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Mentoring for change

Authors
Keywords
  • Education
  • Mentoring
Disciplines
  • Design
  • Education

Abstract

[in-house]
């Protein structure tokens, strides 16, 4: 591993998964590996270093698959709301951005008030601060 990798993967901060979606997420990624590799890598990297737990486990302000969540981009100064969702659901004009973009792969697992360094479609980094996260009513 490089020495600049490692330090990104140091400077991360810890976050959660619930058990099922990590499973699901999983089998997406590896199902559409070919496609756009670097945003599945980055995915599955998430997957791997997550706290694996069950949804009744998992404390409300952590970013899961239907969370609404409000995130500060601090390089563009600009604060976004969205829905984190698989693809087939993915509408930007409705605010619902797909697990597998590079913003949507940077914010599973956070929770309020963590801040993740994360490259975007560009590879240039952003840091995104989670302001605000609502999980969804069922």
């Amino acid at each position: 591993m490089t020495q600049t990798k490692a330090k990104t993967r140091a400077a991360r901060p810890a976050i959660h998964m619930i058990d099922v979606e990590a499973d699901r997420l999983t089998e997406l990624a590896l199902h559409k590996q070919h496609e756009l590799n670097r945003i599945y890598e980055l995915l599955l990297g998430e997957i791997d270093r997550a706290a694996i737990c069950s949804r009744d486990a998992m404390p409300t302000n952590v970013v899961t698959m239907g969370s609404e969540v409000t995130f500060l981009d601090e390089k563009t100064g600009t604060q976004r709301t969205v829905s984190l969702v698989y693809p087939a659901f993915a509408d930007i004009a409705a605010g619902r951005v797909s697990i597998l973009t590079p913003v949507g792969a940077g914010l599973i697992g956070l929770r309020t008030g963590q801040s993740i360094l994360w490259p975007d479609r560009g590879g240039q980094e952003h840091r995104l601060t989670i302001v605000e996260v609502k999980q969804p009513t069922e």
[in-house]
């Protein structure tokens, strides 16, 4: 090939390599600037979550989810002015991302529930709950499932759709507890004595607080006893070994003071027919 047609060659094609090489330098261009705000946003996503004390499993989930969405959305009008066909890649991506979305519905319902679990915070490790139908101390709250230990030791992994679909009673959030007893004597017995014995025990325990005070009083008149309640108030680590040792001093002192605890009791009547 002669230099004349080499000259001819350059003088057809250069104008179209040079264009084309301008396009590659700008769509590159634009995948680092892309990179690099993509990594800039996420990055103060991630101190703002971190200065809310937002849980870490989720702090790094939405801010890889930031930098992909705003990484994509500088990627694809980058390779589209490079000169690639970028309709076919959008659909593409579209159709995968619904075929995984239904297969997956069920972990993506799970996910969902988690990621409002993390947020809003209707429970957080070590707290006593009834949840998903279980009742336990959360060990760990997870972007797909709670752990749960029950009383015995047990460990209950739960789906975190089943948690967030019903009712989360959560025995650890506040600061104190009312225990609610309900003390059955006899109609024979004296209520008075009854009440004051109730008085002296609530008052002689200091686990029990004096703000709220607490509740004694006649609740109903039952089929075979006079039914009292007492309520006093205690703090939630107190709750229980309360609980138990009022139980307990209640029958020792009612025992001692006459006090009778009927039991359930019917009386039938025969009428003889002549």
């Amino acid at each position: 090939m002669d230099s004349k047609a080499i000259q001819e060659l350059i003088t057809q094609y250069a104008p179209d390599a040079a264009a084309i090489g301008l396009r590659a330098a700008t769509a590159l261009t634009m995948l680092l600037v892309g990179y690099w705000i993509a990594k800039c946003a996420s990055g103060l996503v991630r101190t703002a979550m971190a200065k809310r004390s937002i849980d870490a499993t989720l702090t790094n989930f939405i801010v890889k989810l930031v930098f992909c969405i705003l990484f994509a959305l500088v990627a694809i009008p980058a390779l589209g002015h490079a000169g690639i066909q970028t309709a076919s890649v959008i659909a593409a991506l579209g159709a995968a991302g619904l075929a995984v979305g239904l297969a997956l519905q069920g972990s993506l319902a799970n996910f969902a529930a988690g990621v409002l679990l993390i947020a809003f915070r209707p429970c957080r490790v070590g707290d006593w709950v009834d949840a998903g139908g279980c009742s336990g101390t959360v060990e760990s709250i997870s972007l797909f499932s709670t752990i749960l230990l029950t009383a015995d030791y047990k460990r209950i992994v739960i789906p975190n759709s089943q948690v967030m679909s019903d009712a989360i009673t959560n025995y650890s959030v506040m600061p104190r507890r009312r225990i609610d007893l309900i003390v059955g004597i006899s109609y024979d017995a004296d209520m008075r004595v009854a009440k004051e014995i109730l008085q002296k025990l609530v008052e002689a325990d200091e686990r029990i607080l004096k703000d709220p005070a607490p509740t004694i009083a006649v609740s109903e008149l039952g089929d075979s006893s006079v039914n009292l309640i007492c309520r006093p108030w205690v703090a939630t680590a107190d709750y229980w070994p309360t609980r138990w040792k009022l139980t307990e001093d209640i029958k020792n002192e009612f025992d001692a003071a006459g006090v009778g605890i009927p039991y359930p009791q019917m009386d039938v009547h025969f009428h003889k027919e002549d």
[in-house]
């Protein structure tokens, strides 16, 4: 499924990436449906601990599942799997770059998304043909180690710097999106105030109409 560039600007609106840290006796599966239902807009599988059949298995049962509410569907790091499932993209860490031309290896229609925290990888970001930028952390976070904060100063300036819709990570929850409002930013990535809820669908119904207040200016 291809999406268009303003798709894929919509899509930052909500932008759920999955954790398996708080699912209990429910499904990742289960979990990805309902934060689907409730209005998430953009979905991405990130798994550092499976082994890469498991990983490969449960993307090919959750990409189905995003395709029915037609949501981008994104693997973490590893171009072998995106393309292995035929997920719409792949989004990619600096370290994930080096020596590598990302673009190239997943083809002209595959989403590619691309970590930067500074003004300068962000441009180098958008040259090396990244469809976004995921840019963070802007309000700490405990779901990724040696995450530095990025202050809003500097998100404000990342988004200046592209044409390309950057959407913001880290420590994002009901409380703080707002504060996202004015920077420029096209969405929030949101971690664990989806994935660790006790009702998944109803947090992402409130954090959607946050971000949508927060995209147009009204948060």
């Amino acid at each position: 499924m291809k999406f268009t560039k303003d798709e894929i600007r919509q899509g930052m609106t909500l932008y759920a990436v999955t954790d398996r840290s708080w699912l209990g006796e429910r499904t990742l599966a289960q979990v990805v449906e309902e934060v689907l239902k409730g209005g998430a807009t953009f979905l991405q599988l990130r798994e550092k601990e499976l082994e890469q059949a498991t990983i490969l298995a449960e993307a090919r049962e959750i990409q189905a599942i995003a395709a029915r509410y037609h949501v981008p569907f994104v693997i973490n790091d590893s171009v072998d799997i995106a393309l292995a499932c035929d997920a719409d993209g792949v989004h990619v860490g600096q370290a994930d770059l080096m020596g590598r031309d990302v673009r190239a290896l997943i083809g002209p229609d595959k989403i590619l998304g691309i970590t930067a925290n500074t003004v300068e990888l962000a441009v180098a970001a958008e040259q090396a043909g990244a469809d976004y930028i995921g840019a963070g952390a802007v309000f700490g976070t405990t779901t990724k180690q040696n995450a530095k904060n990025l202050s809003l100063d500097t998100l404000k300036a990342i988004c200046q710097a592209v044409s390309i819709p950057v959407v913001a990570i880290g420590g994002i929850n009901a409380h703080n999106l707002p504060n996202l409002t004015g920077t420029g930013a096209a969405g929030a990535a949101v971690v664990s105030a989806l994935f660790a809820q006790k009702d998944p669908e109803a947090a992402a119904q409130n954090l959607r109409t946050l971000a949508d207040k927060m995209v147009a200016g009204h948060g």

The purpose of this paper is two-fold. It is designed to accompany the mentoring program and workshops being offered by Universities Australia Executive Women (UAEW) and is intended as a scholarly resource to inform the practice of mentoring within the Australian Higher Education (HE) sector. The paper is firmly positioned within a gender equality framework and is premised on women’s continuing disadvantage within the higher education sector. While explicitly directed at women only (WO) mentoring programs, it is nonetheless relevant to a broad range of mentoring programs. It will be particularly pertinent to those programs where a sole focus on the mentoring target group (for example women, indigenous students, racial or cultural minority group members) is proving to be inadequate because there is a need for the dominant/majority group culture to change. The paper takes a critical approach to mentoring, believing that mentoring is currently seen as a panacea for a variety of organisational ills. Adopting this critical approach and drawing on the recent research and literature, highlights the ways in which mentoring over-promises and underdelivers. A critical approach to mentoring, by identifying this gap, enables mentoring to be re-framed and re-focused to ensure that mentoring is fit for its intended purpose. It allows for more realistic assessment to be made of the appropriateness of mentoring in different contexts and circumstances, highlights the under-explored capacity of mentoring to be used strategically and to contribute to organisational change, and focuses attention on the many design elements which need to be considered in the implementation of ‘fit for purpose’ mentoring programs. The paper begins by defining mentoring and providing a brief overview of mentoring programs within the Australian HE sector. It then examines some of the key criticisms of mentoring programs, with a particular emphasis on gender and power. Keeping these criticisms in mind the paper offers a framework for differentiating between mentoring approaches, provides case study materials to highlight examples of good and innovative practice, explores program design, identifies useful resources and publications and includes an extensive bibliography for those wishing to explore mentoring in greater depth.

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